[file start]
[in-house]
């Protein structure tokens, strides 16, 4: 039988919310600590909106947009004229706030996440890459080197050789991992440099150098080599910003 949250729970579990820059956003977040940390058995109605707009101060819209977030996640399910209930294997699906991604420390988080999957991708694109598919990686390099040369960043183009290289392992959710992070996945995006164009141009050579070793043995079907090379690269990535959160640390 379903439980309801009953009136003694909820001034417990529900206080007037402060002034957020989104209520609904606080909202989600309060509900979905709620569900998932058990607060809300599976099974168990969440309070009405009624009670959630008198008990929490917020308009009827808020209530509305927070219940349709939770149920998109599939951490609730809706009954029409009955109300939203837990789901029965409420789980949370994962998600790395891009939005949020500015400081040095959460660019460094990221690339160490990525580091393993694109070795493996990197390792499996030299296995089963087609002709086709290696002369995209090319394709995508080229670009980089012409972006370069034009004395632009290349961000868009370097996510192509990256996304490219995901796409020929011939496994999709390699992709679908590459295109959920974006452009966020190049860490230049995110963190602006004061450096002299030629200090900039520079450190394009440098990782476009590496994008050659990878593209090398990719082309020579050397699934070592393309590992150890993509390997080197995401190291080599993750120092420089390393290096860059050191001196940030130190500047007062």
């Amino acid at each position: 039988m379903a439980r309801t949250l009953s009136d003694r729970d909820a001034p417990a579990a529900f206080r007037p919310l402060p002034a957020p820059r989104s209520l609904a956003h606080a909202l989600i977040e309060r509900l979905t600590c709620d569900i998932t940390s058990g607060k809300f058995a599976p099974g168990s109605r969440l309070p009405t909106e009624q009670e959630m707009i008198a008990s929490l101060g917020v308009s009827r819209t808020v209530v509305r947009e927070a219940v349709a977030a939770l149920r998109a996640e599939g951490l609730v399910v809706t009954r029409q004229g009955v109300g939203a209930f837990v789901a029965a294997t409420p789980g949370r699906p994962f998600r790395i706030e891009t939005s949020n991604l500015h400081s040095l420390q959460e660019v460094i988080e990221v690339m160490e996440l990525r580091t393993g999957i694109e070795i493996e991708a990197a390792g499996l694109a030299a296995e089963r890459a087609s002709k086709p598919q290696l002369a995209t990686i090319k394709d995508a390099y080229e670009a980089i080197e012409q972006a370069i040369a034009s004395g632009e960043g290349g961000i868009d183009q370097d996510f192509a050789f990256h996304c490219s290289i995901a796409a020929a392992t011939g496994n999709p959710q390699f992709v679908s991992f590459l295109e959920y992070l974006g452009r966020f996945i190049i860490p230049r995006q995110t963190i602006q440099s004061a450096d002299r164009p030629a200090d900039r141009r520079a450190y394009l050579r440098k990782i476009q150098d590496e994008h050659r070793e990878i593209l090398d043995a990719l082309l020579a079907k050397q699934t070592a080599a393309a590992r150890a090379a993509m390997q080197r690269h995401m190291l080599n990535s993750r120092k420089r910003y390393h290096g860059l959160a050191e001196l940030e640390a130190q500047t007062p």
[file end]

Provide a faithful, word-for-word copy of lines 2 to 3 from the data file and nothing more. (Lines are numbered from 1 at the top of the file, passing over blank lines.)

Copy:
């Protein structure tokens, strides 16, 4: 039988919310600590909106947009004229706030996440890459080197050789991992440099150098080599910003 949250729970579990820059956003977040940390058995109605707009101060819209977030996640399910209930294997699906991604420390988080999957991708694109598919990686390099040369960043183009290289392992959710992070996945995006164009141009050579070793043995079907090379690269990535959160640390 379903439980309801009953009136003694909820001034417990529900206080007037402060002034957020989104209520609904606080909202989600309060509900979905709620569900998932058990607060809300599976099974168990969440309070009405009624009670959630008198008990929490917020308009009827808020209530509305927070219940349709939770149920998109599939951490609730809706009954029409009955109300939203837990789901029965409420789980949370994962998600790395891009939005949020500015400081040095959460660019460094990221690339160490990525580091393993694109070795493996990197390792499996030299296995089963087609002709086709290696002369995209090319394709995508080229670009980089012409972006370069034009004395632009290349961000868009370097996510192509990256996304490219995901796409020929011939496994999709390699992709679908590459295109959920974006452009966020190049860490230049995110963190602006004061450096002299030629200090900039520079450190394009440098990782476009590496994008050659990878593209090398990719082309020579050397699934070592393309590992150890993509390997080197995401190291080599993750120092420089390393290096860059050191001196940030130190500047007062």
């Amino acid at each position: 039988m379903a439980r309801t949250l009953s009136d003694r729970d909820a001034p417990a579990a529900f206080r007037p919310l402060p002034a957020p820059r989104s209520l609904a956003h606080a909202l989600i977040e309060r509900l979905t600590c709620d569900i998932t940390s058990g607060k809300f058995a599976p099974g168990s109605r969440l309070p009405t909106e009624q009670e959630m707009i008198a008990s929490l101060g917020v308009s009827r819209t808020v209530v509305r947009e927070a219940v349709a977030a939770l149920r998109a996640e599939g951490l609730v399910v809706t009954r029409q004229g009955v109300g939203a209930f837990v789901a029965a294997t409420p789980g949370r699906p994962f998600r790395i706030e891009t939005s949020n991604l500015h400081s040095l420390q959460e660019v460094i988080e990221v690339m160490e996440l990525r580091t393993g999957i694109e070795i493996e991708a990197a390792g499996l694109a030299a296995e089963r890459a087609s002709k086709p598919q290696l002369a995209t990686i090319k394709d995508a390099y080229e670009a980089i080197e012409q972006a370069i040369a034009s004395g632009e960043g290349g961000i868009d183009q370097d996510f192509a050789f990256h996304c490219s290289i995901a796409a020929a392992t011939g496994n999709p959710q390699f992709v679908s991992f590459l295109e959920y992070l974006g452009r966020f996945i190049i860490p230049r995006q995110t963190i602006q440099s004061a450096d002299r164009p030629a200090d900039r141009r520079a450190y394009l050579r440098k990782i476009q150098d590496e994008h050659r070793e990878i593209l090398d043995a990719l082309l020579a079907k050397q699934t070592a080599a393309a590992r150890a090379a993509m390997q080197r690269h995401m190291l080599n990535s993750r120092k420089r910003y390393h290096g860059l959160a050191e001196l940030e640390a130190q500047t007062p």